What seems like forever ago, when I was filling out my online application for a Western Heads East internship, I was asked how I coped with a difficult time in my life. Being a white, lower-middle-class, Canadian girl with a loving, supportive, whole family and a steady job at the time, I had a bit of trouble figuring out when I’ve had a difficult time, let alone how I coped during that period. My mind then turned to the most difficult decision I have ever made: a year before, I had called off an engagement. I then wrote down that, during this time, I discovered the power of having a strong support system. Once I understood that I was surrounded by friends and family that were committed to ensuring my well-being and backing me no matter what, I not only became stronger but I also began to embrace my weaknesses and learn from myself and those that were around me. The thing with support systems is that they transcend distance. I can be sitting in my room in Mwanza, Tanzania, and still feel the love and strength of my “team” as forcefully as if I was back at home. All I have to do is press into my people, and I know that I will feel loved and validated and guided. It’s a really powerful thing.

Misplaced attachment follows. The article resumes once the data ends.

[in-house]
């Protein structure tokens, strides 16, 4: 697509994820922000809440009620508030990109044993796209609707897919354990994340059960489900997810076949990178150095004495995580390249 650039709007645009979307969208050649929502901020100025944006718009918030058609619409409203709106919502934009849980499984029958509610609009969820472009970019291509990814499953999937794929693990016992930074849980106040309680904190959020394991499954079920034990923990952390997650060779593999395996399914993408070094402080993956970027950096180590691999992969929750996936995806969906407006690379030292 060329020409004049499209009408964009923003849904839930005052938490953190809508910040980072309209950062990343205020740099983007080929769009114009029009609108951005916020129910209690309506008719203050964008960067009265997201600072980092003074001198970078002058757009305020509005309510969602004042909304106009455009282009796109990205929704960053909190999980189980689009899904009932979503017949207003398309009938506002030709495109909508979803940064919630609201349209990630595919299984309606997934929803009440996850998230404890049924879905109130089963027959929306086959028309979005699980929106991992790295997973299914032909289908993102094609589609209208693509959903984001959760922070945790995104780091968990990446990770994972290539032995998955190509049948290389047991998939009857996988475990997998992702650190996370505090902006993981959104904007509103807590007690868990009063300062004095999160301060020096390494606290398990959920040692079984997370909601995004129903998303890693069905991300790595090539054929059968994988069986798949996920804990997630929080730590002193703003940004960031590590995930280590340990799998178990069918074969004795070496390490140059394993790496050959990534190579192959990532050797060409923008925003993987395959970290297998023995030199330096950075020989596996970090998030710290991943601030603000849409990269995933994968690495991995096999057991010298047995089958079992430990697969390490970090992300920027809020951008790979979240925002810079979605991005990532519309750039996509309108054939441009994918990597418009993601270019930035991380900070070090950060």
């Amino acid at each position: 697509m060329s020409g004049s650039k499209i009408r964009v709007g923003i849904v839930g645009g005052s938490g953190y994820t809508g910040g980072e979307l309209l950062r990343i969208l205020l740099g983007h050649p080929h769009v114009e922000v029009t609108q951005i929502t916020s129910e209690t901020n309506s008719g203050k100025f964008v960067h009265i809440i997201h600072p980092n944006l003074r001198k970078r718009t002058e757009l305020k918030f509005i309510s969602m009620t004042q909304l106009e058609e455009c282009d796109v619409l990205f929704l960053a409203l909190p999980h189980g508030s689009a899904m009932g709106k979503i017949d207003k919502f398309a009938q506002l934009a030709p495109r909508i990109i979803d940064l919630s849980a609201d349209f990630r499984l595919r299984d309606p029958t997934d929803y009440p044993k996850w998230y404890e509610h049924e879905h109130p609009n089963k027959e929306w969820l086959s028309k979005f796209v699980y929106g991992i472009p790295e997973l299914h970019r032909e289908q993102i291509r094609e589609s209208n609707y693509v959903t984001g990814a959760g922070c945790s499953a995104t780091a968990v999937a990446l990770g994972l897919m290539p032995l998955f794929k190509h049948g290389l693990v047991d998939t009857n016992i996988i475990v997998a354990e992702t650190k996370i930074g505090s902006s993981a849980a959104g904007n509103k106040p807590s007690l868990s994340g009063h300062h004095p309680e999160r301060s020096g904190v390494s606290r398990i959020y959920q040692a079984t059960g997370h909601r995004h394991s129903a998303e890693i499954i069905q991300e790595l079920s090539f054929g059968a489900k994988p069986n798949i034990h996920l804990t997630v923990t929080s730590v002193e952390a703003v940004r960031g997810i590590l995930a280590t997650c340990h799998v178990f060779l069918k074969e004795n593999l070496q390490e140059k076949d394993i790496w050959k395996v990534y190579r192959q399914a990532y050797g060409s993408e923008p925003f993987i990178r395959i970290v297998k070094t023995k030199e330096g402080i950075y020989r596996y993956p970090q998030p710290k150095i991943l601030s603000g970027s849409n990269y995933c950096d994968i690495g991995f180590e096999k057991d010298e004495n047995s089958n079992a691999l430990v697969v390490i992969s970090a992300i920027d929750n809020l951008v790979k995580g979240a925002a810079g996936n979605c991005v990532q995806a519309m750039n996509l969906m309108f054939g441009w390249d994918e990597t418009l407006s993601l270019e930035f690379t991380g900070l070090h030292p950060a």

Thanks, team. Don’t know where I’d be withoutcha.